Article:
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China and the United States: Unlikely Partners in AI

For all their strategic tensions, China and the United States team up an astonishing amount on research in artificial intelligence, the 2022 AI Index reveals.

illustration of two puzzle pieces joining, one with the U.S. flag and one with the China flag.

Despite both rivalry and rising tensions between the United States and China, the two nations have become the world’s leading collaborators in research on artificial intelligence.

The newly released AI Index Report, which tracks AI trends on a host of fronts and is published by the Stanford Institute for Human-Centered Artificial Intelligence, finds that U.S. and Chinese AI researchers teamed up on far more published articles than collaborators between any other two nations.

Overall, U.S.-China collaborations on AI research have quintupled since 2010 and totaled 9,660 papers in 2021—much faster than the increase in collaborations between any other two nations. Collaborations between the United States and United Kingdom, the second most prolific source of cross-border research, increased almost threefold to 3,560 papers.

Read the 2022 AI Index


The startling trend highlights a paradox. Even as China and the U.S. race for leadership in what they view as a strategically important technology, researchers on both sides appear to see benefits in sharing expertise and working together.

“What’s clear is that the amount of collaboration between the United States and China has gone up dramatically, and it has gone up much more than collaborations between any two other countries,” says Raymond Perrault, Distinguished Computer Scientist at SRI International in Menlo Park and co-chair of the AI Index Steering Committee.

To some extent, the surge in U.S.-China research simply reflects the fact that both nations have poured vast resources into artificial intelligence and produce huge amounts of research. On top of that, many Chinese researchers were trained in the United States and retain close professional ties to their American colleagues.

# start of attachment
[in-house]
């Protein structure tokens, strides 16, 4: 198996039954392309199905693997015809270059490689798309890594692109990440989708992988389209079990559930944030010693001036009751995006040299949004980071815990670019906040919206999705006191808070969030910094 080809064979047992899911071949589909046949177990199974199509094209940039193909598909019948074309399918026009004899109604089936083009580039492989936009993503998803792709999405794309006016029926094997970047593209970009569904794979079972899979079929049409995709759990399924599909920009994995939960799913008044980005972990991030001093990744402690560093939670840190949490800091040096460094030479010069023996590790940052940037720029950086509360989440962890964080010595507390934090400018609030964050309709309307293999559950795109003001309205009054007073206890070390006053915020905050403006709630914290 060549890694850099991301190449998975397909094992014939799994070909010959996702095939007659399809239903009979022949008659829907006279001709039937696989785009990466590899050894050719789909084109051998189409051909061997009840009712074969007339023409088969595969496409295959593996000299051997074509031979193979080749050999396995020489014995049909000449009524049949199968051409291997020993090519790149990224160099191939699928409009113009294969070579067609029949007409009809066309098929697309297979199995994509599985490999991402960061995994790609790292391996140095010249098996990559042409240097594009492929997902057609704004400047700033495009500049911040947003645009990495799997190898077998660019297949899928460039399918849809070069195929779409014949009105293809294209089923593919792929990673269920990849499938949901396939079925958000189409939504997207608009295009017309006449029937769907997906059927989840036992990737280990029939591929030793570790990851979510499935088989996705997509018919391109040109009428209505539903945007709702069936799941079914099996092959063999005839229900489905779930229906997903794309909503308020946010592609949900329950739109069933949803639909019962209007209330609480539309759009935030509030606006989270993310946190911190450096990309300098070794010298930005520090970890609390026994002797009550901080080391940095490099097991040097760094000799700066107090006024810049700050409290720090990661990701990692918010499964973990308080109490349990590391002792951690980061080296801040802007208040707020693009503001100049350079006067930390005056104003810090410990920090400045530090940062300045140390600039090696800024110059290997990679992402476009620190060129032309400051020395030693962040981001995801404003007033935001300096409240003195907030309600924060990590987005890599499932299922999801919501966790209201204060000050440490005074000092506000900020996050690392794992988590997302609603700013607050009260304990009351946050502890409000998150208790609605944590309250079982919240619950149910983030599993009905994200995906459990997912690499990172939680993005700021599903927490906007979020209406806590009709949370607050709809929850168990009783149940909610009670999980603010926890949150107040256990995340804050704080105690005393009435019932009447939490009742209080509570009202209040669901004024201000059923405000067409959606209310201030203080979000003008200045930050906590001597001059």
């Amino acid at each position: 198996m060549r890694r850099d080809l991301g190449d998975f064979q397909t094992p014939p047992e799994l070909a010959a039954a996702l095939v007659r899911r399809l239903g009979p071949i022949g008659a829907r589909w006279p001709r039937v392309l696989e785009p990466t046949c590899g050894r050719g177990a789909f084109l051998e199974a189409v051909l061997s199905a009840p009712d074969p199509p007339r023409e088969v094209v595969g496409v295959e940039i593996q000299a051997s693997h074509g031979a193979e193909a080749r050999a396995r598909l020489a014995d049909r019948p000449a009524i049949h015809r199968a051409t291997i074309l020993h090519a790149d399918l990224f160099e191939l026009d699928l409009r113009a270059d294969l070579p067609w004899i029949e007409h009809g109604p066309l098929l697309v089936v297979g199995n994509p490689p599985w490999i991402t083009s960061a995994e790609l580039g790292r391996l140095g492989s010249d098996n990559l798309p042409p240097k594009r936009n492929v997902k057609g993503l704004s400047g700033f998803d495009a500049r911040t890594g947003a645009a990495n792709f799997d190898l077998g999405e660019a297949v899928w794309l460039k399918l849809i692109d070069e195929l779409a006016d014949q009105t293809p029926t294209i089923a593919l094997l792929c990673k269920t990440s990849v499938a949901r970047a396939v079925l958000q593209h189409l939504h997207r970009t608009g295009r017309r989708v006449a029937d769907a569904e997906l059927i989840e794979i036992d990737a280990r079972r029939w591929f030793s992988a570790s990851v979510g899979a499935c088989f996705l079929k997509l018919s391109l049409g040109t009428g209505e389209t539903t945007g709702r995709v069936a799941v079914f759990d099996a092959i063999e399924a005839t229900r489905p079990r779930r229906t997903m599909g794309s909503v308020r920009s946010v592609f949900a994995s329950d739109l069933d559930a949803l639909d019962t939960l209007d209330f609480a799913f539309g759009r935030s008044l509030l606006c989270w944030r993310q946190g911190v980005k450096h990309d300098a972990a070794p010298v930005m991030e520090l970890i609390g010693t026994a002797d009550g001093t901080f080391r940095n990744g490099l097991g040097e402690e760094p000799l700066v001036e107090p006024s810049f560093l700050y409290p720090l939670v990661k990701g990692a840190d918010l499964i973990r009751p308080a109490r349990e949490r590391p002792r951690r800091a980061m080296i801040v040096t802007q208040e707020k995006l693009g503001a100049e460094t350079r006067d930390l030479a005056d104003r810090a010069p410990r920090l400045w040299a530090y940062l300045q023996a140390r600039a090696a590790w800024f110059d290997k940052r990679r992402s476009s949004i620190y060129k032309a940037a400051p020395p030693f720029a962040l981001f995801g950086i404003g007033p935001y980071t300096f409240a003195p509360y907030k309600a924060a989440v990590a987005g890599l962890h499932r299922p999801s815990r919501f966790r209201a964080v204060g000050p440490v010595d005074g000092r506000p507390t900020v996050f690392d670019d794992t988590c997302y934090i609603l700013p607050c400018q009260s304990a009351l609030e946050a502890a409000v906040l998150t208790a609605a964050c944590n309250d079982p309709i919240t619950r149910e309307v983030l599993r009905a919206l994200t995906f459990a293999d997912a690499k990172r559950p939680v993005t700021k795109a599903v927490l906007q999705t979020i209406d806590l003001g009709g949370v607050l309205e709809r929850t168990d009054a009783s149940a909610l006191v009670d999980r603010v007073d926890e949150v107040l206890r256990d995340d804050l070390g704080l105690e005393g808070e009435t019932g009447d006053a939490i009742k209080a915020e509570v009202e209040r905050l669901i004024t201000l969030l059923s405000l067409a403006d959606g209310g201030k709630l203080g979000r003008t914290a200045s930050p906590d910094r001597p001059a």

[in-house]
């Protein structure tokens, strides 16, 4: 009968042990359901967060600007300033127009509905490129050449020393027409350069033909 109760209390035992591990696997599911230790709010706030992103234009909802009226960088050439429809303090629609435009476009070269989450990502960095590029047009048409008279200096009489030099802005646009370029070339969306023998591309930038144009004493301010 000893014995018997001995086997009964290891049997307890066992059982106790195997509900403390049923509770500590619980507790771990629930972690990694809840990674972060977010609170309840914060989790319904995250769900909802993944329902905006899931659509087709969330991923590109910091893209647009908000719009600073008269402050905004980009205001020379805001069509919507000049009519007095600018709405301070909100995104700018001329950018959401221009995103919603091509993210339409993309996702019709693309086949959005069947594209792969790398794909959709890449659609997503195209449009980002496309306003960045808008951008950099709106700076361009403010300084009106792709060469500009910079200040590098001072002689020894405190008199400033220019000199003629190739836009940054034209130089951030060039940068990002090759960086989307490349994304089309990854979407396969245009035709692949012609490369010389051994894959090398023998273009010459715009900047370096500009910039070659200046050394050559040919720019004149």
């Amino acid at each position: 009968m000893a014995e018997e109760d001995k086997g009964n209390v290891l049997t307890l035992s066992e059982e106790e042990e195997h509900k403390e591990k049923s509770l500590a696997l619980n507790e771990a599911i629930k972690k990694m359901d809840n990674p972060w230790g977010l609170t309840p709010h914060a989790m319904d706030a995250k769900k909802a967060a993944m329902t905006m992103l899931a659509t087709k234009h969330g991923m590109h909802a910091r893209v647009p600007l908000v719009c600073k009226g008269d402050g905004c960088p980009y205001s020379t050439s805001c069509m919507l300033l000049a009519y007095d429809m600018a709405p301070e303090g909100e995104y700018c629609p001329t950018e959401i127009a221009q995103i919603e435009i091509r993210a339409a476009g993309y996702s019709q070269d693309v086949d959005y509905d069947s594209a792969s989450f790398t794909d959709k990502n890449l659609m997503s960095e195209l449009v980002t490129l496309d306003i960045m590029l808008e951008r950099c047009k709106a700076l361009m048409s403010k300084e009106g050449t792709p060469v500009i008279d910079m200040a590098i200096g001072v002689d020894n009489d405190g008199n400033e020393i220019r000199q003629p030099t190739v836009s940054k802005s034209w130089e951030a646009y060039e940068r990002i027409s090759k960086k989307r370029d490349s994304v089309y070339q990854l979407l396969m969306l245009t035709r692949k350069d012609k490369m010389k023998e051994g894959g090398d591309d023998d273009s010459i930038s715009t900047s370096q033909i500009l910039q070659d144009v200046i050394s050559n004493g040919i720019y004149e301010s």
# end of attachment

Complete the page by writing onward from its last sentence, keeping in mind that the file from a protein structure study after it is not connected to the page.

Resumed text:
But the practice is consistent with patterns observed during previous technological revolutions in textiles, steel, and chemical engineering. Research by Jeffrey Ding, a postdoctoral fellow at Stanford HAI, has shown that the full economic impact of historic tech advances stemmed less from which nation pioneered a technology than from which ones were best at applying it across a broad range of industries. That dispersion of technology requires sharing information across industries as well as borders, much as the United States catapulted applied British advances in steel machinery to develop manufacturing approaches that catapulted it to economic dominance.

That said, the collaboration in AI comes at a time of growing friction between the United States and China over trade, human rights, and strategic power in the Pacific Rim.  Former President Donald Trump villainized China over its trade practices, and President Joe Biden imposed a diplomatic boycott of the Beijing Olympics over China's human rights abuses. 

Indeed, the volume of published U.S.-China collaborations in AI has declined slightly from its peak in 2019. Perrault says it’s unclear whether the recent dip reflects a lag in data, a temporary disruption, or a more fundamental change. Collaborations have also declined slightly between most other nations, such as those between researchers in the United States, Canada, and Europe.

Globally, AI research has soared over the past decade. The volume of peer-reviewed AI journal articles has more than doubled since 2015, hitting a new record of 172,000 papers in 2021. On top of that, researchers posted 56,000 pre-print articles in repositories specializing in AI.

Chinese researchers have been the most prolific for the past several years, publishing 27.5% of all AI journal articles worldwide. American researchers accounted for 12%. Chinese journal articles also led those of every other nation in citations, an indicator of their scientific importance. And although the United States continues to receive more AI patents than any other nation, China is now filing more than half of all the world’s patent applications in the field.

Graph showing increase in patent filings in China (51.69% of total) while patent filings in the U.S. fall (16.92%)

AI research has also intensified in most other parts of the world, notably in the European Union, Canada, and Japan. The one notable exception is Russia, which has largely gone its own way.

“Russia is way, way smaller in this area,’’ says Perrault. In the United States, 1,200 institutions published roughly 3,000 cross-border AI collaborations in 2021. In China, 500 institutions published 2,000 cross-border projects. By contrast only 60 Russian institutions teamed up on 600 AI projects.

Read the new 2022 AI Index

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